FALSE FLAGS: Disguised German Raiders of World War II
By Stephen Robinson. Minneapolis, Minn.: Exisle Publishing, 2016.
359 pp. $29.99
THE ODYSSEY OF THE KOMET: Raider of the Third Reich
By Olivier Pigoreau. Paris: Histoire & Collections, 2016.
176 pp. $34.95
FW 200 CONDOR UNITS OF WORLD WAR 2
By Chris Goss. Oxford, U.K. Osprey Publishing, 2016.
96 pp. $23.00
ISBNs: 978-1-925335-15-6, 978-2-35250-455-9,
With geography and the U.K. Royal Navy largely confining
the German surface fleet in World War II, the Kreigsmarine
relied mainly on U-boats and used a small number of
freighters converted into covert armed raiders to harass
Allied shipping and mine approaches to harbors, mainly in
the South Pacific and Indian Ocean, and to divert Allied
naval forces from the main theaters. False Flags is a complete history of these four remarkable raiders and their
support ships, the warships that chased them, and the
raider’s victims. The Odyssey of the Komet is a history of
one of the raiders on its 516-day deployment as it intercepted 10 Allied ships. The raider’s actions and life of the
crew is documented in 200 photographs. Germany also
used long-range maritime patrol aircraft to strike Allied
shipping in the Atlantic and Barents Sea in the form of
the four-engine Focke-Wulf 200 Condor — originally
designed as an airliner. The exploits of the units that
flew the heavily armed Condor — the “Scourge of the
Atlantic” — which enjoyed success early in the war before
attrition took its toll are presented in the third book.
US NAVY LIGHT CRUISERS 1941-45
By Mark Stille. Oxford, U.K. Osprey Publishing, 2016.
48 pp. $18.00
The author continues his series on World War II ships with a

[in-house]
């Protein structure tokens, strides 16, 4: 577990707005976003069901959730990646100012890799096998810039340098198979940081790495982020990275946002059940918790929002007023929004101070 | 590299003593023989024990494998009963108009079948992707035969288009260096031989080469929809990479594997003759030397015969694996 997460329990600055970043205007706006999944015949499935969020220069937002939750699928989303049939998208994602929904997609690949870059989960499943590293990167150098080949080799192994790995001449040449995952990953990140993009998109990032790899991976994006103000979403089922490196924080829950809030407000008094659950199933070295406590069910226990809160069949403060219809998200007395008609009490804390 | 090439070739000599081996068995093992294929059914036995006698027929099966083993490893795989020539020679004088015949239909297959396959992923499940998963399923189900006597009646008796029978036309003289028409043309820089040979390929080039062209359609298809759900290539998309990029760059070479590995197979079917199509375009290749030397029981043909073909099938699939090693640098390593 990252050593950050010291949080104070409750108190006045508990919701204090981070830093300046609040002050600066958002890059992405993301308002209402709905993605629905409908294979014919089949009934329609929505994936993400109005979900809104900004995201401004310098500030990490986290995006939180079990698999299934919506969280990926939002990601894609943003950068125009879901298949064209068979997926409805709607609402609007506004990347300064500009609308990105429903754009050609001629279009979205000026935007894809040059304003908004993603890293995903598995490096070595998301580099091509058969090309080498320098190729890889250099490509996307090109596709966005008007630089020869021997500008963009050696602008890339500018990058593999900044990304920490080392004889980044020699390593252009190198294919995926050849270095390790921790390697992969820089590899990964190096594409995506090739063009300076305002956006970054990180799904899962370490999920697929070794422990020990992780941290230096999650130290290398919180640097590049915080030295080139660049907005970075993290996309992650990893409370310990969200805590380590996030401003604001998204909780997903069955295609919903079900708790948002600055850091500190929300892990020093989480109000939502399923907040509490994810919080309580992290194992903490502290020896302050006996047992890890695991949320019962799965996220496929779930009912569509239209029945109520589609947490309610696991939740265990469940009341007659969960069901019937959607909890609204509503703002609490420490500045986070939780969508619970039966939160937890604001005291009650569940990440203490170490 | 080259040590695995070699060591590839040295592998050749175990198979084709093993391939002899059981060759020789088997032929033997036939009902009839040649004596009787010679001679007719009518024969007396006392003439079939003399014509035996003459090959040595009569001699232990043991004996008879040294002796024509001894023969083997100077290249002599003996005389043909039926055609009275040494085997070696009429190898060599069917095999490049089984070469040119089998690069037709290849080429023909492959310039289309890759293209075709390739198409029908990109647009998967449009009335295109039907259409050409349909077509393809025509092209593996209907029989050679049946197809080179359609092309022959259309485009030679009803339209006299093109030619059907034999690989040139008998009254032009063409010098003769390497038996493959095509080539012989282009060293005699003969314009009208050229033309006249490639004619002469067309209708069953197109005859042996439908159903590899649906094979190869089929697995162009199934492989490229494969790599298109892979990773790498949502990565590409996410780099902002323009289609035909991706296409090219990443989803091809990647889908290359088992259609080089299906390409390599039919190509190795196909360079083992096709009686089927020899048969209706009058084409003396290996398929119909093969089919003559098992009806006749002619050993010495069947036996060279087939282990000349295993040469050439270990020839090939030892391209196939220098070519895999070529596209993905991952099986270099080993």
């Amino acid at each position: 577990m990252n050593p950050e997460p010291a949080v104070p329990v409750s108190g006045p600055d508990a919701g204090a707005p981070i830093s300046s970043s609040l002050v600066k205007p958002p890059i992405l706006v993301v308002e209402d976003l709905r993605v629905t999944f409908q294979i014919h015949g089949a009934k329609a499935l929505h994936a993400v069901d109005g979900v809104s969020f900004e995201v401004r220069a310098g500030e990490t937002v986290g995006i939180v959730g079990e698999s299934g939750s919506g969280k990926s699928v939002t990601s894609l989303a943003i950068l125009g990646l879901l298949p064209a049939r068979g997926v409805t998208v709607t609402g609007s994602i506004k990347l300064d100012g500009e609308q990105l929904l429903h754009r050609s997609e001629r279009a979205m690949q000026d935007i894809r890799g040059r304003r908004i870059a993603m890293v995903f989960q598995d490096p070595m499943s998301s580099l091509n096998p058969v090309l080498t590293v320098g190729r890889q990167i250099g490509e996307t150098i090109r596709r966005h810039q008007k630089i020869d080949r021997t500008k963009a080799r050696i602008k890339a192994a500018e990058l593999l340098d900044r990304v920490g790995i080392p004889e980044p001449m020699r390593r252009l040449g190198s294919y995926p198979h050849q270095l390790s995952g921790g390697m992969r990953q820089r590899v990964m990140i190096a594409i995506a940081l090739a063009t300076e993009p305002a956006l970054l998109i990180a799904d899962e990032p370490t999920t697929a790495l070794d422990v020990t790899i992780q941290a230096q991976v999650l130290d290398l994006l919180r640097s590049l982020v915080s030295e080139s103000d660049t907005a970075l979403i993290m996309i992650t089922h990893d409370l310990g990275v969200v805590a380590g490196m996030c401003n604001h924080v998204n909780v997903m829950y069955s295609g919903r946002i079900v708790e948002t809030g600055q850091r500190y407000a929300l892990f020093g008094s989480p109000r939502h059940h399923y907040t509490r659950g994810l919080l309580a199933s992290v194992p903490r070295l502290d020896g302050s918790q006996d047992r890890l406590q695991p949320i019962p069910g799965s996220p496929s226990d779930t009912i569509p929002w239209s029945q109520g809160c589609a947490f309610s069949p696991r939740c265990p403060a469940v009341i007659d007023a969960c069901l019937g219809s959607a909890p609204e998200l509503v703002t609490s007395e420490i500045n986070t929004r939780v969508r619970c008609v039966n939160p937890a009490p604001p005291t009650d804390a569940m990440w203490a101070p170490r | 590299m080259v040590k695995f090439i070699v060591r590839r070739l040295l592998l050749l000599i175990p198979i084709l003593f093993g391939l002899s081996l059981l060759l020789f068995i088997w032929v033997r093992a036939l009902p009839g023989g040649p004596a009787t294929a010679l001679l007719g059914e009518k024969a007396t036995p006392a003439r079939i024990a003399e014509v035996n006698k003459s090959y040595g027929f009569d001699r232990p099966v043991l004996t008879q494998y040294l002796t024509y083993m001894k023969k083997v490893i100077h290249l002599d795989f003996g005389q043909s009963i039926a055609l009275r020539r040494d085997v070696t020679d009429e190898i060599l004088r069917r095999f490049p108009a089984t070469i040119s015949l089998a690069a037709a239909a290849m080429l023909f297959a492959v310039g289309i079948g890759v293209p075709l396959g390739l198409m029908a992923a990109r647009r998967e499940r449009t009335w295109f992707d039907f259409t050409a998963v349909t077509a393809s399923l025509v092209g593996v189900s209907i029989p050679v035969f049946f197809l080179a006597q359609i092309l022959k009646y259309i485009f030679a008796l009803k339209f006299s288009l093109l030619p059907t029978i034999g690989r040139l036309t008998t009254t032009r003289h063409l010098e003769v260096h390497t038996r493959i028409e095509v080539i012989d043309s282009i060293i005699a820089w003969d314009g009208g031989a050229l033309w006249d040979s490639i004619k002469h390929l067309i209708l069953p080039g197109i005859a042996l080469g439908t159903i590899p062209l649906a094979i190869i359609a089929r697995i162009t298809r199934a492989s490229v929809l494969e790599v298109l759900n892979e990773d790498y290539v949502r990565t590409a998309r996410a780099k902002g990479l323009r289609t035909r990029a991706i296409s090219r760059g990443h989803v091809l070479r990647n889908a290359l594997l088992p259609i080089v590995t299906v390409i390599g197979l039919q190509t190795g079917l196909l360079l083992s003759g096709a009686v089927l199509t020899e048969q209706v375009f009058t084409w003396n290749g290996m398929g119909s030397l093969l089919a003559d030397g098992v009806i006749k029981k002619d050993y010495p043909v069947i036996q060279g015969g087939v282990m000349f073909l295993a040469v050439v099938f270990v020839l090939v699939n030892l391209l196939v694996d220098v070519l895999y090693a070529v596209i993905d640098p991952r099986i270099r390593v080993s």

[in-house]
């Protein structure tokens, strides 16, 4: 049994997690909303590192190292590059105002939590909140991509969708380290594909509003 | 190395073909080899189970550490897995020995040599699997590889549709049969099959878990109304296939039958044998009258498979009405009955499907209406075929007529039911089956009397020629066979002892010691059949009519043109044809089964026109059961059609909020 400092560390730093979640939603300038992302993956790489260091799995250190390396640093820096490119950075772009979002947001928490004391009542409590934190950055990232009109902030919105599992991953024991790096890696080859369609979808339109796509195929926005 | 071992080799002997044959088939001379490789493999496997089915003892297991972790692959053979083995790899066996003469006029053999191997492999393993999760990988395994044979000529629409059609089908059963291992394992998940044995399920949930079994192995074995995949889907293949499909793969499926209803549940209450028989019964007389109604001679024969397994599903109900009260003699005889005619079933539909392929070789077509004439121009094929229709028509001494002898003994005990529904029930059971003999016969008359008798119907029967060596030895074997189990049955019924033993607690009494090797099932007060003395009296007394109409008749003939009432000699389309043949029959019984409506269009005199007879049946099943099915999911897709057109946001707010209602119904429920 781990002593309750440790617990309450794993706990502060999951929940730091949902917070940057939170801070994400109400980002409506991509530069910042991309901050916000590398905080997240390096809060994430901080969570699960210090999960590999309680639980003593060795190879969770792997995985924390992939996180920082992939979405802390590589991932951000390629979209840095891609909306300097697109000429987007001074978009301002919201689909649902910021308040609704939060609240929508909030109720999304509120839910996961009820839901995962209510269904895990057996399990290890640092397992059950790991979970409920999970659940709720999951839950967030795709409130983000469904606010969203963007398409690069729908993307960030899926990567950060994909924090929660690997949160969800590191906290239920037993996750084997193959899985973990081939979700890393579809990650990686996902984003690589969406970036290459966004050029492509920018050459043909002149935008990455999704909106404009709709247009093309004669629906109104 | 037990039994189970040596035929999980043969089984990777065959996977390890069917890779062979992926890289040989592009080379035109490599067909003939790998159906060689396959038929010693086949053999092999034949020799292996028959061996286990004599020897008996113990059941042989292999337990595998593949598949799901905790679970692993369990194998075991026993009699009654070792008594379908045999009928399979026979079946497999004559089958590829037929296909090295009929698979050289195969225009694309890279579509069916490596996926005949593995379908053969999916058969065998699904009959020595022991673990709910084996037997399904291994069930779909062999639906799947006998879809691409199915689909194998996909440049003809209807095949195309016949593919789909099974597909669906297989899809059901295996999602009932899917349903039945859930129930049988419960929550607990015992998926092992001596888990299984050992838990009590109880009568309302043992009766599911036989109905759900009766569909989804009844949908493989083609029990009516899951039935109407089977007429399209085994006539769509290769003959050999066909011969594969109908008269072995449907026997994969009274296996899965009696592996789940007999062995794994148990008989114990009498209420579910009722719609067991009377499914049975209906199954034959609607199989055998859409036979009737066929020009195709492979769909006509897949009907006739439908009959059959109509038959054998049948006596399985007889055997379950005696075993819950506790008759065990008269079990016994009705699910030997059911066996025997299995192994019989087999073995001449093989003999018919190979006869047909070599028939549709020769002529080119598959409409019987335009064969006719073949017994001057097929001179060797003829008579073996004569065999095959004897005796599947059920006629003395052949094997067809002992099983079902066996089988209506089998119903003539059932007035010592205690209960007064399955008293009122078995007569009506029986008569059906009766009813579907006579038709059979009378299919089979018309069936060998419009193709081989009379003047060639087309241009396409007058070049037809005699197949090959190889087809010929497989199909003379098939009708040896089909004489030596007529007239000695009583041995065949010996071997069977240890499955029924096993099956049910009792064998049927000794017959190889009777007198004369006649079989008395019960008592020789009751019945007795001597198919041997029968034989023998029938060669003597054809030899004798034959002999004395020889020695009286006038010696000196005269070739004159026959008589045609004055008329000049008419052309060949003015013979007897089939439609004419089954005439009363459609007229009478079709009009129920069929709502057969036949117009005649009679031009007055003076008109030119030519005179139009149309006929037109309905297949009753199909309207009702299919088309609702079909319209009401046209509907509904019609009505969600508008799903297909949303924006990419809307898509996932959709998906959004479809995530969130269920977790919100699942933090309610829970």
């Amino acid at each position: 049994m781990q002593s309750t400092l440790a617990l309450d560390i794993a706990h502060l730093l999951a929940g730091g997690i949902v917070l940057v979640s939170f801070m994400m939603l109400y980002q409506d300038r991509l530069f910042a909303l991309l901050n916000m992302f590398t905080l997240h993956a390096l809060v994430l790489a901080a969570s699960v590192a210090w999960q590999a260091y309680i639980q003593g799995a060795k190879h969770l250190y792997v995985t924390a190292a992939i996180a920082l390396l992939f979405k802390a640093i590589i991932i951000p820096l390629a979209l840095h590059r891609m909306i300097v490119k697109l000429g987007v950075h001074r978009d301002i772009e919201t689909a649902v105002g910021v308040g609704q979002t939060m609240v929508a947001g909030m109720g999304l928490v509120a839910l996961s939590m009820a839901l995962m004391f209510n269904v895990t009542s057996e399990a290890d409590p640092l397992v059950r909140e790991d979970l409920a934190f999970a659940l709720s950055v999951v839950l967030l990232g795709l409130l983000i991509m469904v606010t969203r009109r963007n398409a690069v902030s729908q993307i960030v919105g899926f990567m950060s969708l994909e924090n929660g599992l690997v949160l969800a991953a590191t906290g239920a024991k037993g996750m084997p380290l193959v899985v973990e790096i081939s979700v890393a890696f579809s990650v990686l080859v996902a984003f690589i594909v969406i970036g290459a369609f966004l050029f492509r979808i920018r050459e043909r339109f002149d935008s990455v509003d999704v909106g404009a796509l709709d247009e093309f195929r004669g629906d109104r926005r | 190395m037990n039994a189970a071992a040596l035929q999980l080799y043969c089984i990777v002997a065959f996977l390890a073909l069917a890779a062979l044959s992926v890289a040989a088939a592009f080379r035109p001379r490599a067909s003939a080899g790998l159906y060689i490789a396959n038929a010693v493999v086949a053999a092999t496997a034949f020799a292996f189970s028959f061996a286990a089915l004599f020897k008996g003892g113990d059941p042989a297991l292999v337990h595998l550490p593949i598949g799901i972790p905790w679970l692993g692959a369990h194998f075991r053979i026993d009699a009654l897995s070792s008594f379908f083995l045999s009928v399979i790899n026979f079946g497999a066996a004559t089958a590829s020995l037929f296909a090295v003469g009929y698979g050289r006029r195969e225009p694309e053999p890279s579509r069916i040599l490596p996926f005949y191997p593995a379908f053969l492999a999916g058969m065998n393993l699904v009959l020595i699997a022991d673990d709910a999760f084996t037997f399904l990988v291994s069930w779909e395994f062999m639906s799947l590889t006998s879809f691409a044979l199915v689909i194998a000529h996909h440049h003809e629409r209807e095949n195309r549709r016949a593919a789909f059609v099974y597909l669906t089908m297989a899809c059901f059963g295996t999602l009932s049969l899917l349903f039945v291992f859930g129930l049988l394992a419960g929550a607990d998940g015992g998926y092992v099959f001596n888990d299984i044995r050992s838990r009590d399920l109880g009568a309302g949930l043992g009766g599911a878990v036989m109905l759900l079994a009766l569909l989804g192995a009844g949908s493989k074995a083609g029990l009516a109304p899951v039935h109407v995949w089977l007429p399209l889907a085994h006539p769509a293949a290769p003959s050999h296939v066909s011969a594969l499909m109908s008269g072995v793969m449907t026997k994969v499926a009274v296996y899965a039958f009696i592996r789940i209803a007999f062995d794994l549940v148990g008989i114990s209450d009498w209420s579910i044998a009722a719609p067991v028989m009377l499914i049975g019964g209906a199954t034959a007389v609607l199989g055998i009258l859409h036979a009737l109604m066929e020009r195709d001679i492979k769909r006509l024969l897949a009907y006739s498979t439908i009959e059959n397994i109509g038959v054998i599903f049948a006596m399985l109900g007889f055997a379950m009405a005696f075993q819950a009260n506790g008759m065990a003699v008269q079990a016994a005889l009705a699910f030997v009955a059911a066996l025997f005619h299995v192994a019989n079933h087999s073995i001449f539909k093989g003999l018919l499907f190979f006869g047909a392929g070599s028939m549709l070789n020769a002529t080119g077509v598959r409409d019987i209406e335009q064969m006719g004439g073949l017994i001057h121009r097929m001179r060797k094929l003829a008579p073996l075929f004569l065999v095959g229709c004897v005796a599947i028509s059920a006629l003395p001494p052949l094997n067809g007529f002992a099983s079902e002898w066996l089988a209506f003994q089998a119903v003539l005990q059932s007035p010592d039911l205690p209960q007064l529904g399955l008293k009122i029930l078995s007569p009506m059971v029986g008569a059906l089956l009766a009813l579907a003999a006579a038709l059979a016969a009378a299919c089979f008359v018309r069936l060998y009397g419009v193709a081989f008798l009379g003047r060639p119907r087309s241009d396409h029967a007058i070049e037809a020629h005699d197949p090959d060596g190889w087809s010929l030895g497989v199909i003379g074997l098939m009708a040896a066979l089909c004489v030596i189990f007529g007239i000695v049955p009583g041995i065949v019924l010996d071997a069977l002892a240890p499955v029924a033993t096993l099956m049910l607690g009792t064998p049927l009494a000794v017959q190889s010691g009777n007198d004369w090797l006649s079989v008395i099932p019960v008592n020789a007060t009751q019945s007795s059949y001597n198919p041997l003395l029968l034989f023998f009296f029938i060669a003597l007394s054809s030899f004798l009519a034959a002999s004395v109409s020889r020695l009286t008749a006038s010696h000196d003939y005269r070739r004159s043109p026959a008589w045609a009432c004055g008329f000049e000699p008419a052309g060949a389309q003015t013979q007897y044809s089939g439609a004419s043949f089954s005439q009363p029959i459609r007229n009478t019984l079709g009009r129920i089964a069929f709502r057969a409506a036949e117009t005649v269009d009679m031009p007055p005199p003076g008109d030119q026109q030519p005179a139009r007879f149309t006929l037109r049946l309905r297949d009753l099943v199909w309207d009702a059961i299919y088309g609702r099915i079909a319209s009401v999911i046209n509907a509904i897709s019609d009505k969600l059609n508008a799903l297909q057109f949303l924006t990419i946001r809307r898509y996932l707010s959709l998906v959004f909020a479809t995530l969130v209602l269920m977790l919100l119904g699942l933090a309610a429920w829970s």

description and history of the 56 U.S. Navy light cruisers of the
Omaha, Brooklyn, Atlanta and Cleveland classes that fought
in the war, and the four ships of the Fargo and Worcester
classes commissioned afterward. These ships proved highly
successful in surface actions, as anti-aircraft platforms in
carrier task forces with their rapid-firing 6-inch guns, and in
providing gunfire support for amphibious landings. Although
many were damaged, only three were lost to enemy action.
This book is well-illustrated and packed with detailed history.
THE U.S. NAVY’S “INTERIM” LSM(R)S IN WORLD WAR II:
Rocket Ships of the Amphibious Forces
By Ron MacKay Jr. Jefferson, N.C.: McFarland & Co., 2016.
352 pp. $45.00
The landing ship, medium (rocket) was an innovation in late
1944 to field a modified ship to deliver a high volume of
firepower in support of amphibious landings. The ships were
fitted with dozens of launchers for 5-inch fin-stabilized
rockets to be launched in volleys against entrenched
enemy forces. The LSM(R)s saw extensive action in the
Okinawa campaign, providing fire support and a variety
of other services, including countering Japanese speed
boats and rescuing survivors. Four of the 12 LSM(R)s
were lost in combat. This research-rich account gives
a comprehensive historical account of the class. n
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